This family-owned and operated business was started by a mama who wanted out of corporate America after the birth of her son. Thoughtfully designed to mix-and-match, Lucy Lue's sustainably and ethically produced collection of modern organic baby clothes only uses fabrics that are "environmentally friendly from seed to seam." Their gorgeous, earthy tones and comfy, minimalist styles make the perfect addition to first wardrobes from birth through the first years.

Sontakey: Simple bracelets that speak your mind

Sontakey has been such a hit in the Motherly Shop that we knew it was time to expand the line. And since these beautiful mantra bands look so stunning stacked, more options = more fun.

Not sure where to start? Here's what we're adding to our cart:

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Time-saving formula tips our editors swear by

Less time making bottles, more time snuggling.

As a new parent, it can feel like feeding your baby is a full-time job—with a very demanding nightshift. Add in the additional steps it takes to prepare a bottle of formula and, well… we don't blame you if you're eager to save some time when you can. After all, that means more time for snuggling your baby or practicing your own well-deserved self-care.

Here's the upside: Many, many formula-feeding mamas before you have experienced the same thing, and they've developed some excellent tricks that can help you mix up a bottle in record time. Here are the best time-saving formula tips from editors here at Motherly.

1. Use room temperature water

The top suggestion that came up time and time again was to introduce bottles with room temperature water from the beginning. That way, you can make a bottle whenever you need it without worrying about warming up water—which is a total lifesaver when you have to make a bottle on the go or in the middle of the night.

2. Buy online to save shopping time

You'll need a lot of formula throughout the first year and beyond—so finding a brand like Comforts, which offers high-quality infant formula at lower prices, will help you save a substantial amount of money. Not to mention, you can order online or find the formula on shelves during your standard shopping trip—and that'll save you so much time and effort as well.

3. Pre-measure nighttime bottles

The middle of the night is the last time you'll want to spend precious minutes mixing up a bottle. Instead, our editors suggest measuring out the correct amount of powder formula into a bottle and putting the necessary portion of water on your bedside table. That way, all you have to do is roll over and combine the water and formula in the bottle before feeding your baby. Sounds so much better than hiking all the way to the kitchen and back at 3 am, right?

4. Divide serving sizes for outings

Before leaving the house with your baby, divvy up any portions of formula and water that you may need during your outing. Then, when your baby is hungry, just combine the pre-measured water and powder serving in the bottle. Our editors confirm this is much easier than trying to portion out the right amount of water or formula while riding in the car.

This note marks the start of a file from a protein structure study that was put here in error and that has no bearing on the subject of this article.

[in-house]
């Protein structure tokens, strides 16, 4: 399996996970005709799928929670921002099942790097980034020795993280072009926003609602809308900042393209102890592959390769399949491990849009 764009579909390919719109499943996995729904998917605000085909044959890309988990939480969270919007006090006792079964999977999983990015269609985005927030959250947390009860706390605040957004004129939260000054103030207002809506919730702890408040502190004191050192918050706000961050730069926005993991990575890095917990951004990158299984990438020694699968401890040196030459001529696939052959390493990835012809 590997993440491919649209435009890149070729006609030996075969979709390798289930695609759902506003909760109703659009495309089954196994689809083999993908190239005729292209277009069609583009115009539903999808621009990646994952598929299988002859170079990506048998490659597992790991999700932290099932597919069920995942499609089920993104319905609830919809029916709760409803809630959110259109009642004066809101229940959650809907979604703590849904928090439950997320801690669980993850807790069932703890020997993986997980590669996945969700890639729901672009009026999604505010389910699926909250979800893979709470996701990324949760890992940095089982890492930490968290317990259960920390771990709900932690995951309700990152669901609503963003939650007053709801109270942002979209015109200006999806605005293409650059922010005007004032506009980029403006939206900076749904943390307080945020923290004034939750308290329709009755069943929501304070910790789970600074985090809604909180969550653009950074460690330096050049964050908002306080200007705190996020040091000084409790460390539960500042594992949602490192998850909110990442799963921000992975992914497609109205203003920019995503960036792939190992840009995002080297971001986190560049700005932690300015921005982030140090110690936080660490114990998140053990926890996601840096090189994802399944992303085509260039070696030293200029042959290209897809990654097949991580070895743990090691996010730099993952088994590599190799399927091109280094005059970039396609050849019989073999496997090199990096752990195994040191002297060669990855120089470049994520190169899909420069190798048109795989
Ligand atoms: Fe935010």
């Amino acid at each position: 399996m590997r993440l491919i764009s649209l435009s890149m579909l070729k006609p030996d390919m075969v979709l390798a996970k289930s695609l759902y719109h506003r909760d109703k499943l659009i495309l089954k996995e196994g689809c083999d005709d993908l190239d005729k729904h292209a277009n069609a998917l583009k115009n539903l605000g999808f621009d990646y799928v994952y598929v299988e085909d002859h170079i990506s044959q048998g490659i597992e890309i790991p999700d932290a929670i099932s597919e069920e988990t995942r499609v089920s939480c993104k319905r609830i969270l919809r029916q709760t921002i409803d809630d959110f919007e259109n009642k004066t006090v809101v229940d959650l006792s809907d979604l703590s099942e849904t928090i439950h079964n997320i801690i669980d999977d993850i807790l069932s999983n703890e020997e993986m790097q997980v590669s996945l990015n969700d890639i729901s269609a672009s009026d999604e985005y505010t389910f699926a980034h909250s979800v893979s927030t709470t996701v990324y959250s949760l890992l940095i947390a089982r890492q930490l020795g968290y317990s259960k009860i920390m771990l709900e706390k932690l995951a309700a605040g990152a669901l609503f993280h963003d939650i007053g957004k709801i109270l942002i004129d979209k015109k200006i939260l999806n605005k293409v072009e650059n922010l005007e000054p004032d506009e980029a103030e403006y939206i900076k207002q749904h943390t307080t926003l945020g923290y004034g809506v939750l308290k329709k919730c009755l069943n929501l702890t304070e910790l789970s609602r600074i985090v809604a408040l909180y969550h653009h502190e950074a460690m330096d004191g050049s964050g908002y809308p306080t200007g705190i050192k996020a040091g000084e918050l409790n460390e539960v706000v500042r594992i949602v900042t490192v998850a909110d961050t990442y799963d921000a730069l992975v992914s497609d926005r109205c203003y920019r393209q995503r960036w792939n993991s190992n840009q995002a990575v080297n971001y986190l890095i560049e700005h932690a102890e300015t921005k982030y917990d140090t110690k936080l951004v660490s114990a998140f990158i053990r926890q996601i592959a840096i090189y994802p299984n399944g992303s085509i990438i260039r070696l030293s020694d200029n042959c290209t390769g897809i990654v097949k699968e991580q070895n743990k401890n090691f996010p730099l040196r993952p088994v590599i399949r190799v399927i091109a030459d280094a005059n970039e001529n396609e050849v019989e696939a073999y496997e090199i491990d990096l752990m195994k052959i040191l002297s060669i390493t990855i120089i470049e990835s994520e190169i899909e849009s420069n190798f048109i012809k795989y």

5. Memorize the mental math

Soon enough, you'll be able to prepare a bottle in your sleep. But, especially in the beginning or when increasing your baby's serving, the mental math can take a bit of time. If #mombrain makes it tough to commit the measurements to memory, write up a cheat sheet for yourself or anyone else who will prepare your baby's bottle.

6. Warm up chilled formula with water

If you're the savvy kind of mom who prepares and refrigerates bottles for the day in advance, you'll probably want to bring it up to room temperature before serving. Rather than purchase a bottle warmer, our editors say the old-fashioned method works incredibly well: Just plunge the sealed bottle in a bowl of warm water for a few minutes and—voila!—it's ready to serve.



Another great tip? Shop the Comforts line on Comfortsforbaby.com to find premium baby products for a fraction of competitors' prices. Or, follow @comfortsforbaby for more information!

This article was sponsored by The Kroger Co. Thank you for supporting the brands that support Motherly and mamas.

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Mothers wanted the president to condemn white supremacy—he didn't

What you need to know about the first presidential debate and the 'Proud Boys'.

Screenshot/CNN

[Editor's note: Motherly is committed to covering all relevant presidential candidate plans as we approach the 2020 election. We are making efforts to get information from all candidates. Motherly does not endorse any political party or candidate. We stand with and for mothers and advocate for solutions that will reduce maternal stress and benefit women, families and the country.]

For many American families, the impacts of systemic racism are a daily reality. This summer saw mothers and children go out and join Black Lives Matter protests in an effort to make the United States a safer place for Black children.

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Individuals across the country stood up and condemned white supremacy in 2020 and wanted the sitting President of the United States to do that Tuesday night, during the first presidential debate.

But he didn't.

When Chris Wallace of Fox News, the debate moderator, asked President Trump to condemn white supremacy, to ask militia groups to stand down and not escalate violence in cities like Kenosha and Portland, the president stated he was willing to...but when Wallace said "Then do it, sir," the president's answer was far from a clear condemnation.

First, Trump asked for a specific group to condemn, rather than simply condemning white supremacy as a whole. When the others on stage offered "white supremacy" and "Proud Boys" as the name to condemn, the President picked Proud Boys. But a condemnation didn't come.

"Proud Boys, stand back and stand by," Trump said. "But I'll tell you what, somebody's gotta do something about Antifa and the left. This is not a right-wing problem. This is a left-wing problem."

This followed a previous exchange in which Wallace asked President Trump why he ended a racial sensitivity training program. Trump responded that the training was racist and was teaching people to "hate our country."